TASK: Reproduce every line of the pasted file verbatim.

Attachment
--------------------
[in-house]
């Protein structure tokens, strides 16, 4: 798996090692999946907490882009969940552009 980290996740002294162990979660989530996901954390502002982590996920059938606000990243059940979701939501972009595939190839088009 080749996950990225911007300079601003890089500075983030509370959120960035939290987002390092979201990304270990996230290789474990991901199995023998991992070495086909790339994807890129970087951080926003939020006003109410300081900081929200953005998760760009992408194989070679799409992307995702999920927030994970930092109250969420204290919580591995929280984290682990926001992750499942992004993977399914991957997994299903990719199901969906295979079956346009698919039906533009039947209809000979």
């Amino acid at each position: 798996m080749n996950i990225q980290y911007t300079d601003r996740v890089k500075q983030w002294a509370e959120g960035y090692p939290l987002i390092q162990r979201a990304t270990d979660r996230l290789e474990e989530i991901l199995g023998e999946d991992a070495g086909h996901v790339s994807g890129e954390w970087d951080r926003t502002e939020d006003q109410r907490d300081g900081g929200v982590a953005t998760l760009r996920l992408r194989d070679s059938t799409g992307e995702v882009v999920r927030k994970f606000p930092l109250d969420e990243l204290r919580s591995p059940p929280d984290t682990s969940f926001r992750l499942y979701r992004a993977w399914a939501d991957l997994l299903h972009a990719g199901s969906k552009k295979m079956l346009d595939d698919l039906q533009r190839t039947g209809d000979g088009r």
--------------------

[in-house]
């Protein structure tokens, strides 16, 4: 798996090692999946907490882009969940552009 980290996740002294162990979660989530996901954390502002982590996920059938606000990243059940979701939501972009595939190839088009 080749996950990225911007300079601003890089500075983030509370959120960035939290987002390092979201990304270990996230290789474990991901199995023998991992070495086909790339994807890129970087951080926003939020006003109410300081900081929200953005998760760009992408194989070679799409992307995702999920927030994970930092109250969420204290919580591995929280984290682990926001992750499942992004993977399914991957997994299903990719199901969906295979079956346009698919039906533009039947209809000979």
């Amino acid at each position: 798996m080749n996950i990225q980290y911007t300079d601003r996740v890089k500075q983030w002294a509370e959120g960035y090692p939290l987002i390092q162990r979201a990304t270990d979660r996230l290789e474990e989530i991901l199995g023998e999946d991992a070495g086909h996901v790339s994807g890129e954390w970087d951080r926003t502002e939020d006003q109410r907490d300081g900081g929200v982590a953005t998760l760009r996920l992408r194989d070679s059938t799409g992307e995702v882009v999920r927030k994970f606000p930092l109250d969420e990243l204290r919580s591995p059940p929280d984290t682990s969940f926001r992750l499942y979701r992004a993977w399914a939501d991957l997994l299903h972009a990719g199901s969906k552009k295979m079956l346009d595939d698919l039906q533009r190839t039947g209809d000979g088009r």